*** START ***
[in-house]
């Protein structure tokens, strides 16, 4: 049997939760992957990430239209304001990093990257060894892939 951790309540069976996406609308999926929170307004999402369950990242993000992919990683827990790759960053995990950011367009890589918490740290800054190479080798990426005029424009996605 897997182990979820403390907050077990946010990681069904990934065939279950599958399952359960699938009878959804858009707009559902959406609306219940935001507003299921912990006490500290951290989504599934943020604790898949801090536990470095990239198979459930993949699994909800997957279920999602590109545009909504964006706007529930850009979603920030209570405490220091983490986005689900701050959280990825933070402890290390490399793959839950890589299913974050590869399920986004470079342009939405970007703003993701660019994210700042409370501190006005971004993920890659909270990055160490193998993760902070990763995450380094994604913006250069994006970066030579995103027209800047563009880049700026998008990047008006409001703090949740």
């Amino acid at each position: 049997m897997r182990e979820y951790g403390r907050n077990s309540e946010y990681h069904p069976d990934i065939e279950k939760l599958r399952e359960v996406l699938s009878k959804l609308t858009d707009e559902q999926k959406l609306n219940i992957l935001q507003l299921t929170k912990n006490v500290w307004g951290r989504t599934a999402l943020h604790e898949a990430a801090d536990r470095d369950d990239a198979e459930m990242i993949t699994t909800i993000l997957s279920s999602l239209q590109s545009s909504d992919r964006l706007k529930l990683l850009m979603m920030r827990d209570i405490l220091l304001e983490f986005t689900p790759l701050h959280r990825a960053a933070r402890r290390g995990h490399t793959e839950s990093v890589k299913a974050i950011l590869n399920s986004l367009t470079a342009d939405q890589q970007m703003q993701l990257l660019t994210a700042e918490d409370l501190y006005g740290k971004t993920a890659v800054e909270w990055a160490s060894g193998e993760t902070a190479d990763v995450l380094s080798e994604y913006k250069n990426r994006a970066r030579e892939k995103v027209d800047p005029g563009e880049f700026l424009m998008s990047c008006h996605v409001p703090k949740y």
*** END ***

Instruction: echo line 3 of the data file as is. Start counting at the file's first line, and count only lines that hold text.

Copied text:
């Amino acid at each position: 049997m897997r182990e979820y951790g403390r907050n077990s309540e946010y990681h069904p069976d990934i065939e279950k939760l599958r399952e359960v996406l699938s009878k959804l609308t858009d707009e559902q999926k959406l609306n219940i992957l935001q507003l299921t929170k912990n006490v500290w307004g951290r989504t599934a999402l943020h604790e898949a990430a801090d536990r470095d369950d990239a198979e459930m990242i993949t699994t909800i993000l997957s279920s999602l239209q590109s545009s909504d992919r964006l706007k529930l990683l850009m979603m920030r827990d209570i405490l220091l304001e983490f986005t689900p790759l701050h959280r990825a960053a933070r402890r290390g995990h490399t793959e839950s990093v890589k299913a974050i950011l590869n399920s986004l367009t470079a342009d939405q890589q970007m703003q993701l990257l660019t994210a700042e918490d409370l501190y006005g740290k971004t993920a890659v800054e909270w990055a160490s060894g193998e993760t902070a190479d990763v995450l380094s080798e994604y913006k250069n990426r994006a970066r030579e892939k995103v027209d800047p005029g563009e880049f700026l424009m998008s990047c008006h996605v409001p703090k949740y």